6. Go on long drives listening to music – I’ve always loved getting in the car, settling in for the long haul, and blasting my favourite songs one after another until we (me and whoever I’m travelling with) arrive at our destination. It’s so fun to turn up the volume and sing along with all you’ve got and since there have been restrictions on the distances we can travel, I haven’t had one of those drives in a really long time. I didn’t realise how much I’ve missed them until I started making this list and now I’m just really looking forward to those drives again. I think that first one will probably be one to remember.
  7. Finish my bedroom – I’ve been using my time in lockdown to rearrange my room and make the most out of the space. I’ve managed to do a significant amount myself, with the help of online shopping and home delivery, but there are still several things I’d love to change that are best left to the professionals, something that obviously isn’t necessary and will therefore wait until it’s safe. Until then, I’m fine living in an unfinished space; I’ll just be really happy when it can all be finished.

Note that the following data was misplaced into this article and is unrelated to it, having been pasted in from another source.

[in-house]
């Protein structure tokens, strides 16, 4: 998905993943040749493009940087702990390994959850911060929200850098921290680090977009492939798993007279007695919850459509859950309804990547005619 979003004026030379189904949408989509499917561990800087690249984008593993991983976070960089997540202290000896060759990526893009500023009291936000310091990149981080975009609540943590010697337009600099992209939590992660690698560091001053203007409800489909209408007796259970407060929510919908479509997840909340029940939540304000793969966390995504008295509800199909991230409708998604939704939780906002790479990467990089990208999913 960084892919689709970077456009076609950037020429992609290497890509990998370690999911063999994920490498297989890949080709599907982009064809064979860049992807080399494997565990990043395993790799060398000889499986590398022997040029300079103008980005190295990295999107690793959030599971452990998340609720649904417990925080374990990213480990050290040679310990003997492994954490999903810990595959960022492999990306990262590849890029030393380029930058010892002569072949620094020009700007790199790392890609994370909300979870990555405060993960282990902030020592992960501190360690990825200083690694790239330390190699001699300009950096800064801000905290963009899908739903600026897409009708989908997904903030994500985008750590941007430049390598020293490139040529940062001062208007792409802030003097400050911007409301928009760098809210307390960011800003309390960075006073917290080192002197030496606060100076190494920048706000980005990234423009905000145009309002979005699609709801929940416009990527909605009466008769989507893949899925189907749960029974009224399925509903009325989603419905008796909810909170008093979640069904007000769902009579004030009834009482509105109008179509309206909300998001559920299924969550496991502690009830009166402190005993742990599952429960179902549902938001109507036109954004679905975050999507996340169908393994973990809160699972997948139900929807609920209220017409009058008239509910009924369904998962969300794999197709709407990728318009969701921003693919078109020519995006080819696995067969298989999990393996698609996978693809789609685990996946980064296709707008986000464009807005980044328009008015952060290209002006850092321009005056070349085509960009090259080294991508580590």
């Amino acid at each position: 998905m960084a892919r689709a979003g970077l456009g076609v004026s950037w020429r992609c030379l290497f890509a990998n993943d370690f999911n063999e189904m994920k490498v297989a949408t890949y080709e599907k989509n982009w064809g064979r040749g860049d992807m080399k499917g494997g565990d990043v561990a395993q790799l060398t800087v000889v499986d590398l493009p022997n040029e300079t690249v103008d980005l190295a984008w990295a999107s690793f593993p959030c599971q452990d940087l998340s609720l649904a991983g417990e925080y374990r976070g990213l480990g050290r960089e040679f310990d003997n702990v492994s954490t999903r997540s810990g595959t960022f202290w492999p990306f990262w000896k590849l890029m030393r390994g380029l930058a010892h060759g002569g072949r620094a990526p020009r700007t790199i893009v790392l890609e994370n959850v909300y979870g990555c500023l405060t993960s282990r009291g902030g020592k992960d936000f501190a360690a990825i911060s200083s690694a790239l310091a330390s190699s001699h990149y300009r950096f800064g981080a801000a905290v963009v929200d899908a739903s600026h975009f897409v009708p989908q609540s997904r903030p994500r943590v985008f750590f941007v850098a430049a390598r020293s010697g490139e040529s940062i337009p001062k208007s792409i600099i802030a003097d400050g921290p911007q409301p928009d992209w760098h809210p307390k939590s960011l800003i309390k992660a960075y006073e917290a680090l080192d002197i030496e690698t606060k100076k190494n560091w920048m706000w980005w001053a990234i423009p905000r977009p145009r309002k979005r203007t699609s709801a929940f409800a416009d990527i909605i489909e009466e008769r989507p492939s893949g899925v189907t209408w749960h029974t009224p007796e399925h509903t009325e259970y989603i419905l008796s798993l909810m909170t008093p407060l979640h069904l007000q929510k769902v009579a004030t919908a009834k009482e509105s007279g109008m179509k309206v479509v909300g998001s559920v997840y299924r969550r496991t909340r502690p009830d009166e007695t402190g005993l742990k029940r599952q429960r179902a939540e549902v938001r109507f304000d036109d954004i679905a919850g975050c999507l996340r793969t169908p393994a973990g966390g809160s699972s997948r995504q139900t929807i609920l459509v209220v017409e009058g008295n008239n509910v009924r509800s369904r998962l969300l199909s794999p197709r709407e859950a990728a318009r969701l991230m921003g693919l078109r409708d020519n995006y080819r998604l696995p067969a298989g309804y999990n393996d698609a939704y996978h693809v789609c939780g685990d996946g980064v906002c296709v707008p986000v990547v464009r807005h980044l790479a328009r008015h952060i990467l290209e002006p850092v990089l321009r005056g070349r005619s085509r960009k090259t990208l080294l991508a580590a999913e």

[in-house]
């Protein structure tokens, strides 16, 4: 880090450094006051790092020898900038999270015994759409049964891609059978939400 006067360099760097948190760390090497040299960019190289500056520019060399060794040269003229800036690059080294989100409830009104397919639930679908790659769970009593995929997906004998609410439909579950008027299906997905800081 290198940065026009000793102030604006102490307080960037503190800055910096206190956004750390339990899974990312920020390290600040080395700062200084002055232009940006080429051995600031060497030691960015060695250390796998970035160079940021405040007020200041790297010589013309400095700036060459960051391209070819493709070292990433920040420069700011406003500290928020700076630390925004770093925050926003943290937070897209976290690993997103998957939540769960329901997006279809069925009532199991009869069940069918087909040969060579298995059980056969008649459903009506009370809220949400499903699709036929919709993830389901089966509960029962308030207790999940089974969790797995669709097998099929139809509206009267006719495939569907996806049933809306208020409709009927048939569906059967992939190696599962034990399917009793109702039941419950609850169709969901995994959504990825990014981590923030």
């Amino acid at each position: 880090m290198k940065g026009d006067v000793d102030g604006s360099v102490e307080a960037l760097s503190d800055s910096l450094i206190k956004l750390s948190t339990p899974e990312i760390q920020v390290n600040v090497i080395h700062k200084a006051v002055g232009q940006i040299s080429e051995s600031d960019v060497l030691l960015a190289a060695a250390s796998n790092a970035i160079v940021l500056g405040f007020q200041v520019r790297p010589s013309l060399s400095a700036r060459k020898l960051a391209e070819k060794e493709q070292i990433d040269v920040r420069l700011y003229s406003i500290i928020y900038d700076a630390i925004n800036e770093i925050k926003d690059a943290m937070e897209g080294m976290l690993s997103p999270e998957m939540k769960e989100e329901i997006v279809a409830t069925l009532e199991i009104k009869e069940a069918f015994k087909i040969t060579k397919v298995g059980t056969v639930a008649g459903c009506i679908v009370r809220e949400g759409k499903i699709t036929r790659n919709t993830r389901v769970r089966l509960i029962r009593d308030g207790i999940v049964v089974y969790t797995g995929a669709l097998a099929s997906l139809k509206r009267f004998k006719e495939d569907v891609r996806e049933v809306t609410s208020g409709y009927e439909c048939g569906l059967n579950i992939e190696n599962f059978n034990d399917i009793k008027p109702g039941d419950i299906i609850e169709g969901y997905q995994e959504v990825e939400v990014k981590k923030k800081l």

8. Go back to university – As stressful as my Masters can be, I love it and I really don’t want to finish it remotely, especially as it’s such a practical course. I’m aware (and terrified) of the warnings of a second wave but I really, really hope I’ll be able to complete the course at least partly in person. I really don’t want to do it all online and I really don’t want to defer. I love being part of a group: cowriting, sharing songs, and giving feedback. Plus I’m not sure how well I’ll be able to do with the pandemic hanging over my head and still significantly impacting my mental health.